The VarsityBooks example points out another essential element of working with the press that's true of the rest of the business world—relationships matter. Just because your recent press release wasn't covered—no matter how important you thought it was to the future of the Internet—consider it the beginning of a relationship, not the end. Journalists are always looking for new stories, for experts they can call on for comments and for leads on other topics. Reporters change their jobs, beats and interests, so stay in touch—but do it politely, professionally and without being a pest. Unless you want to be one of those people who elicits nothing but a groan, "You have to pick your moments," advises Schweers.


Part of forming a relationship, whether with reporters or VCs, is knowing their interests and responding appropriately. You wouldn't send a software business plan to an angel who only invests in real estate, so why send a security product press release to an Arts & Entertainment reporter? Your first job is to read the publications and know what they cover. At a large newspaper like the Washington Post, which has over a dozen business and technology reporters, that also means knowing their beats. As Schweers put it, "We are Washington Business Journal. We only cover Washington. We only cover business. You would be surprised how many people don't get it."

And make sure you consider all of your opportunities. For example, county and community newspapers which are focused on covering local news and businesses. As Millner said, "We all read each other. We are all looking at other sources to see what we might have missed."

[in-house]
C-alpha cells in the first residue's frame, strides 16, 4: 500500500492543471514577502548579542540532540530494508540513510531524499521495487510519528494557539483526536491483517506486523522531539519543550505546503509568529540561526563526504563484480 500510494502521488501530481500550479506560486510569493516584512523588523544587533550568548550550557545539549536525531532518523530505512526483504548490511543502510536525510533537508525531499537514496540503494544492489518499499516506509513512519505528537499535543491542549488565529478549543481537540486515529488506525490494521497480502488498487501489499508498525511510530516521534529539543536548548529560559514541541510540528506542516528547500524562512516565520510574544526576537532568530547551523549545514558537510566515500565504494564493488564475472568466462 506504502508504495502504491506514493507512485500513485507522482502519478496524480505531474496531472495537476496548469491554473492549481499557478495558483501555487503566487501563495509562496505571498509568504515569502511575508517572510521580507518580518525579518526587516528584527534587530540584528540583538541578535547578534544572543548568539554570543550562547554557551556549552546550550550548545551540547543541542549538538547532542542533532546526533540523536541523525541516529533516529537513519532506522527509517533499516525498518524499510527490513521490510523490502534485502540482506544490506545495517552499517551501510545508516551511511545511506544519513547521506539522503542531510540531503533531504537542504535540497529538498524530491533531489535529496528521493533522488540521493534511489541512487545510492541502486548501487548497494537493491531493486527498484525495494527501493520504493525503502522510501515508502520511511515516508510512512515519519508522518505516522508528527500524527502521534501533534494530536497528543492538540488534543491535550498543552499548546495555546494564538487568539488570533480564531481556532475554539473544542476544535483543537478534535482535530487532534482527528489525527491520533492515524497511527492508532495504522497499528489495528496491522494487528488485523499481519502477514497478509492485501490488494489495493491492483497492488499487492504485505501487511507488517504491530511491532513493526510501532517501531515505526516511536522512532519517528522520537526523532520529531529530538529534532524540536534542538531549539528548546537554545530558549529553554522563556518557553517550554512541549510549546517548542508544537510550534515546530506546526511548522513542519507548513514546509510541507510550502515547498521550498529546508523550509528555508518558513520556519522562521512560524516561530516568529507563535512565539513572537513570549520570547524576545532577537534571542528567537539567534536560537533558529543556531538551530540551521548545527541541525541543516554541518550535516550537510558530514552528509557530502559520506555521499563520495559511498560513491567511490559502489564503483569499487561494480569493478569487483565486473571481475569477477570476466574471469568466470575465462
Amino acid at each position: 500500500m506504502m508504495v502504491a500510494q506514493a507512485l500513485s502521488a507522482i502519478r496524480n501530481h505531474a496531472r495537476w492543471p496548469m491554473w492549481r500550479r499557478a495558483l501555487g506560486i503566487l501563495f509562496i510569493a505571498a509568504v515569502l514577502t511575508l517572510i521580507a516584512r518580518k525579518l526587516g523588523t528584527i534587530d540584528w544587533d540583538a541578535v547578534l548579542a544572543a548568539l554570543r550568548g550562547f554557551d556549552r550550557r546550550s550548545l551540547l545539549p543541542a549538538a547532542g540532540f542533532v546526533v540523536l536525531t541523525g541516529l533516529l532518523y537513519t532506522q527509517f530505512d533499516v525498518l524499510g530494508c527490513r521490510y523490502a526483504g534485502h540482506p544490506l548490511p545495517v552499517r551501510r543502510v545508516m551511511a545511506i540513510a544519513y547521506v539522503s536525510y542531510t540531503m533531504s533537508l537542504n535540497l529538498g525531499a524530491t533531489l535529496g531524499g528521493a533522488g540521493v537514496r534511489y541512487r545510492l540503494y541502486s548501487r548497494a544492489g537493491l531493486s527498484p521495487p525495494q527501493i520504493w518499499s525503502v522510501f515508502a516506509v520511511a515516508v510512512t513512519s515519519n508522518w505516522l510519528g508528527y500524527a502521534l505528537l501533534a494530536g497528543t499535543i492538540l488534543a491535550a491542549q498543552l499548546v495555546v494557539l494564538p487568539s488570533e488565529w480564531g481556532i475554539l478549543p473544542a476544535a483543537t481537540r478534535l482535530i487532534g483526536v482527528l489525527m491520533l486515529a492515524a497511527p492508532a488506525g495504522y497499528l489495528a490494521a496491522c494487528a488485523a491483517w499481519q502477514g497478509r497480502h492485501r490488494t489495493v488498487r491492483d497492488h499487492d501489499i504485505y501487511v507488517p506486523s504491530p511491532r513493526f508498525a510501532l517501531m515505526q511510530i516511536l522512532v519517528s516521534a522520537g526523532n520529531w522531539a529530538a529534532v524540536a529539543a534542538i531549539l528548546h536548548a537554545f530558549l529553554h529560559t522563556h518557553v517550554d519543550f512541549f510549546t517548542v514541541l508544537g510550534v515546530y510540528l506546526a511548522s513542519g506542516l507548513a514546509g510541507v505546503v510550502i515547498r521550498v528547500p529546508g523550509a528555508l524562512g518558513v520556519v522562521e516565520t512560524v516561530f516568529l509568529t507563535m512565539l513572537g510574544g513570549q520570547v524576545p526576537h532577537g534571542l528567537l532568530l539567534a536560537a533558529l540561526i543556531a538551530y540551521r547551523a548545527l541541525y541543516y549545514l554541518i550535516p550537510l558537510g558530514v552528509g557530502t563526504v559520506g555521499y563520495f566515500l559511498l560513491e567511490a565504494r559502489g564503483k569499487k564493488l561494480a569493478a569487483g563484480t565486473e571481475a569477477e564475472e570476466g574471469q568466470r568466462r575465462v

The panel was moderated by Andrew Sherman, partner at the law firm of Katten, Muchin and Zavis and a former journalist himself. The four panel members represented a spectrum of media, from the monthly feature magazine format of Fast Company, through the weekly WBJ, daily Post and real-time They discussed and answered audience questions about how their interests differed, and even more about how many things are the same, regardless of medium. Issues included how new media technologies are changing journalism, dos and don'ts for working with the press, predictions for the biggest regional story of the year, what makes a good PR person and another topic that has parallels to the funding game—due diligence.

According to Pink, "Due diligence is essentially our job. I don't think it's a far cry from a venture capitalist." You may not have to give away all of the revenue numbers and other tightly-held information, but, according to Pink, "If you are worried that I'm going to do due diligence, then maybe you need to wait a couple of months before you talk to me."

As dbusiness's Millner put it, "We are living in a world where people are beginning to blur the lines between media and marketing and public relations. I don't do marketing. If you get good press, it's because you have a good story."

Copyright 1999, Morino Institute. All rights reserved.